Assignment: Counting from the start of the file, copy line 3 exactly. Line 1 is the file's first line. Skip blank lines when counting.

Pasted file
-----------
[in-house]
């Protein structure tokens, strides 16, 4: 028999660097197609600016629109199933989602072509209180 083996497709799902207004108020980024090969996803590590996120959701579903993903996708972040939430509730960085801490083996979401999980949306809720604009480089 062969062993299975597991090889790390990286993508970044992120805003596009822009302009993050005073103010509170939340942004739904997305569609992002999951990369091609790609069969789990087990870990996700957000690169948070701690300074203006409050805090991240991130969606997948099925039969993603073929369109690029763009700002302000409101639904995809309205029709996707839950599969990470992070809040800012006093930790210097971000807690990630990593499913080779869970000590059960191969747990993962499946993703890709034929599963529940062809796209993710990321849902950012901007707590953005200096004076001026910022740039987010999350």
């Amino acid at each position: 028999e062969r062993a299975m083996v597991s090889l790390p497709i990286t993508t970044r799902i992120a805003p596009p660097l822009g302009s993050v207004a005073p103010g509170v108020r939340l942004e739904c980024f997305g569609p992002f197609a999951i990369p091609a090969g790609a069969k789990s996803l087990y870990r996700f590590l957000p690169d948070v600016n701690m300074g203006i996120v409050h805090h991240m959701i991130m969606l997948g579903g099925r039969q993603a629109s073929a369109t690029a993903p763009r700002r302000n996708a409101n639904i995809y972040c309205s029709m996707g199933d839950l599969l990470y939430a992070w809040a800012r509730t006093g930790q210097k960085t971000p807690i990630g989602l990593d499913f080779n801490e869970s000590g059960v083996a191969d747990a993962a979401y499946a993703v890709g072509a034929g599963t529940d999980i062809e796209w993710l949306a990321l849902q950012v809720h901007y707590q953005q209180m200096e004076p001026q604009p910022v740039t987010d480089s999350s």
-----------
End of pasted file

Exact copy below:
């Amino acid at each position: 028999e062969r062993a299975m083996v597991s090889l790390p497709i990286t993508t970044r799902i992120a805003p596009p660097l822009g302009s993050v207004a005073p103010g509170v108020r939340l942004e739904c980024f997305g569609p992002f197609a999951i990369p091609a090969g790609a069969k789990s996803l087990y870990r996700f590590l957000p690169d948070v600016n701690m300074g203006i996120v409050h805090h991240m959701i991130m969606l997948g579903g099925r039969q993603a629109s073929a369109t690029a993903p763009r700002r302000n996708a409101n639904i995809y972040c309205s029709m996707g199933d839950l599969l990470y939430a992070w809040a800012r509730t006093g930790q210097k960085t971000p807690i990630g989602l990593d499913f080779n801490e869970s000590g059960v083996a191969d747990a993962a979401y499946a993703v890709g072509a034929g599963t529940d999980i062809e796209w993710l949306a990321l849902q950012v809720h901007y707590q953005q209180m200096e004076p001026q604009p910022v740039t987010d480089s999350s």